By Sami Zaptia.
London, 11 June 2020:
Libya’s Tripoli-based Ministry of Justice confirmed last week (3 June) that an Egyptian Court of Appeal in Cairo annulled the ‘‘Kharafi’’ US$ 1 bn arbitration case of 22 March 2013 against Libya.
The Ministry said that the arbitration ruling had obliged the Libyan state to pay damages to the company worth nearly US$1 billion, and its annulment is the culmination of a long judicial struggle waged by the Department of Cases over many years.
It will be recalled that an arbitration panel in Cairo had ordered Libya to pay nearly a billion dollars to Kuwaiti Kharafi company for the loss of 90 years income from a cancelled Tripoli (Tajura) tourism project.
The damages had been awarded in arbitration proceedings organised by the Arab League. Since 1992, the Arab Convention on Commercial Arbitration has worked under the aegis of the League.
The Kuwaiti group, owned by one of the richest merchant families in the Gulf, had a $4-billion annual turnover at the time. It had agreed in 2006 to develop a $130-million Holiday Inn-branded resort in the Tajura area of Tripoli, to be completed in 2011.
Besides a 252-room hotel, it would have included 100 villas, a shopping mall, a convention centre, spa and 1.4 km of beach with a club and water sport facilities. When Kharafi established its subsidiary Sovereign Hospitality Holdings in 2008, the project was transferred to it.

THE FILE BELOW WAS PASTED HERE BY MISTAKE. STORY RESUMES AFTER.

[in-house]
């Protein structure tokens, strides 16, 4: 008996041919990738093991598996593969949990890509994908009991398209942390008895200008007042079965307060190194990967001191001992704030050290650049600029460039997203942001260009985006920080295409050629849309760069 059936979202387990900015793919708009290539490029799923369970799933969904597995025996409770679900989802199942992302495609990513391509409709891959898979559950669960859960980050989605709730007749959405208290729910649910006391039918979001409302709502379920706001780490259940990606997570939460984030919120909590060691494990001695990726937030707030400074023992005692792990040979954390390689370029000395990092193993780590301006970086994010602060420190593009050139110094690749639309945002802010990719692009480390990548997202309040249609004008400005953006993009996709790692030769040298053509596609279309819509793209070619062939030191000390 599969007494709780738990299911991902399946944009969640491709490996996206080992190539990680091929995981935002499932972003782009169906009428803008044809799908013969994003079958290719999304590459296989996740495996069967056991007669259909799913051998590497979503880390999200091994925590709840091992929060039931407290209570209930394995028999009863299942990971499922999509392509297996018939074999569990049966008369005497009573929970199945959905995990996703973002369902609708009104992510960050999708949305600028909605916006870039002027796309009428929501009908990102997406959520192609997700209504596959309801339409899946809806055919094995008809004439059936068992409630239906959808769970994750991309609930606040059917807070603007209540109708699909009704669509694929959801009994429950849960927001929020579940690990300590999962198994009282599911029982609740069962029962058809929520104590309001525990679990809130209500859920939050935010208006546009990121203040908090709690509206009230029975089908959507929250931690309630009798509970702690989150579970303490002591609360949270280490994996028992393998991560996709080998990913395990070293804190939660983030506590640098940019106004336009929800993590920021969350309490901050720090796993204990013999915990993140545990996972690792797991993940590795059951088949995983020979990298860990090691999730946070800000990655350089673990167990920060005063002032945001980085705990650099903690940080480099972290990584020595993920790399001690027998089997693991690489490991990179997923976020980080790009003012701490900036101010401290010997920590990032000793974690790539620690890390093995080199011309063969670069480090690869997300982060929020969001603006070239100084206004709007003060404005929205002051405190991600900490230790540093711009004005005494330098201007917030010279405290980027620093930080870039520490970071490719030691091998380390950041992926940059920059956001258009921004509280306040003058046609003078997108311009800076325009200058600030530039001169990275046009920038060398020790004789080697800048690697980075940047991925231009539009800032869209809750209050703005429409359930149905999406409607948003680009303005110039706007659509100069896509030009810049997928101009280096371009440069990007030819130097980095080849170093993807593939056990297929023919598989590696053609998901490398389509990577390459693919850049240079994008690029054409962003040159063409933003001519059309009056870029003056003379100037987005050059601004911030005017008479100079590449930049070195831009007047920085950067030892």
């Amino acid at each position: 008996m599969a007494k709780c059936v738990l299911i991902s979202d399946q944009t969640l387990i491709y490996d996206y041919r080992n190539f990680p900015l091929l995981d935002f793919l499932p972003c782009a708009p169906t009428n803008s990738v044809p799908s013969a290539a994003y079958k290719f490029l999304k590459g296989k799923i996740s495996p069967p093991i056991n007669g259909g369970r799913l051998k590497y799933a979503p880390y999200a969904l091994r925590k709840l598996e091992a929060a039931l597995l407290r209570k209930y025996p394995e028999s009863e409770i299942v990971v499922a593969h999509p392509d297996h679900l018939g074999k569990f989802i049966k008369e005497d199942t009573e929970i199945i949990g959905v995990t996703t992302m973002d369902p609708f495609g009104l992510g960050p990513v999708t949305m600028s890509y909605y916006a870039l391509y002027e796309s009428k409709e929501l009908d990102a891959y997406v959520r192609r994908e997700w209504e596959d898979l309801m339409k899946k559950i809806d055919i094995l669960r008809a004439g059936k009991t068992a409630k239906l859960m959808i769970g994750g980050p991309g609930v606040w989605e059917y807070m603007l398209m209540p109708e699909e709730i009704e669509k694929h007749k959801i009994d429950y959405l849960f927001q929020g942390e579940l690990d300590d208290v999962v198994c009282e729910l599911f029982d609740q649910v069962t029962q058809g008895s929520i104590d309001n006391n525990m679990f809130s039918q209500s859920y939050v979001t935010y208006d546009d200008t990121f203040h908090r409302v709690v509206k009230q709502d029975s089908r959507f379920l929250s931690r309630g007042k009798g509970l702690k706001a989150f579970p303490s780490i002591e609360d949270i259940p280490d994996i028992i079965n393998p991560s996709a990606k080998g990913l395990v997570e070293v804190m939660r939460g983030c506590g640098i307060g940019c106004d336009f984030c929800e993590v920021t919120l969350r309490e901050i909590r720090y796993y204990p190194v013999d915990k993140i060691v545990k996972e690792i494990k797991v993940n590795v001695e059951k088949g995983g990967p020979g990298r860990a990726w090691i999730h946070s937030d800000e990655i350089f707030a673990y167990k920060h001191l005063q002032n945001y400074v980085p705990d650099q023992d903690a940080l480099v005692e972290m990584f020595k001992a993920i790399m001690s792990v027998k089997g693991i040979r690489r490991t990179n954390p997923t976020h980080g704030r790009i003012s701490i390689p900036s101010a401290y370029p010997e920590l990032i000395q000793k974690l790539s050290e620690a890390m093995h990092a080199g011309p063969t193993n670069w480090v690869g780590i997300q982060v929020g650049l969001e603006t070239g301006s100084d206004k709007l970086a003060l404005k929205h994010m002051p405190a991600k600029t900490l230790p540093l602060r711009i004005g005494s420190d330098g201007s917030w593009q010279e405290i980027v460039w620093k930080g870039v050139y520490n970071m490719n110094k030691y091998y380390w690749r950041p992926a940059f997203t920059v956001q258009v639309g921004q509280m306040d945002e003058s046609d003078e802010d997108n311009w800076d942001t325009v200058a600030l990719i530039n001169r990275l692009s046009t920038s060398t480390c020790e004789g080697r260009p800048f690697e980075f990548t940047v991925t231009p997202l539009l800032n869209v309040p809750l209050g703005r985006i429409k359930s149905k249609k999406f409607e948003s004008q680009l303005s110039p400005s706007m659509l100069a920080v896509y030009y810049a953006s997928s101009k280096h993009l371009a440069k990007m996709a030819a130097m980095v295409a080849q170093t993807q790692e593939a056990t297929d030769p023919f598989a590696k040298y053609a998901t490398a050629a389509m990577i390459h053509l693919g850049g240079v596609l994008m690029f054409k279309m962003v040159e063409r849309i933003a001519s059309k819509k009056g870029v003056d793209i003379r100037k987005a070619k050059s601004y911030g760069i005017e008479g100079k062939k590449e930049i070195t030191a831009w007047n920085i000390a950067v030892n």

Until the uprising, when the deal was apparently cancelled, the Kuwaitis said that they had invested about US$ 5 million in feasibility studies, design and management contracts. However, the major part of their claim was for the loss of profit which they put at LD1.2 billion, plus interest.
It was thought that this may be the first such ruling on loss of future income by the Arab Convention on Commercial Arbitration, which was in part designed to protect Arab investors in other Arab League countries.
The Kharafi group then went on to try to seize a Libyan plan in France in lieu of compensation which was rejected by a French court in December 2015. It also froze US$ 100 million belonging to the Central Bank of Libya in french bank which was again rejected by a French court in December 2017.
A senior government official had told the Libya Herald at the time, on the basis of anonymity, that if the award, with its key component for loss of future income, were allowed to stand, it would have been “a disaster”. Libya could have faced claims running in to hundreds of billions, the source had said.
|Arbitration award against Libya||to Kuwaiti Kharafi Group|
|1||US$ 30 million||Compensation for ‘‘moral damages’’|
|2||US$ 5 million||Representing the value of losses and expenses.|
|3||US$ 900 million||Compensation for lost profits resulting from real and certain lost opportunities.|
|4||US$ 1.94 million||Arbitration costs and expenses.|
|5||4% interest rate||Shall apply to all amounts awarded from date of issuance of decision until full settlement|
|Total: 936, 940 million|
Libya told to pay Kuwaiti group $1 billion for 90 years’ earnings loss on scrapped tourism project
French court releases Libyan plane from Kuwaiti Kharafi group grasp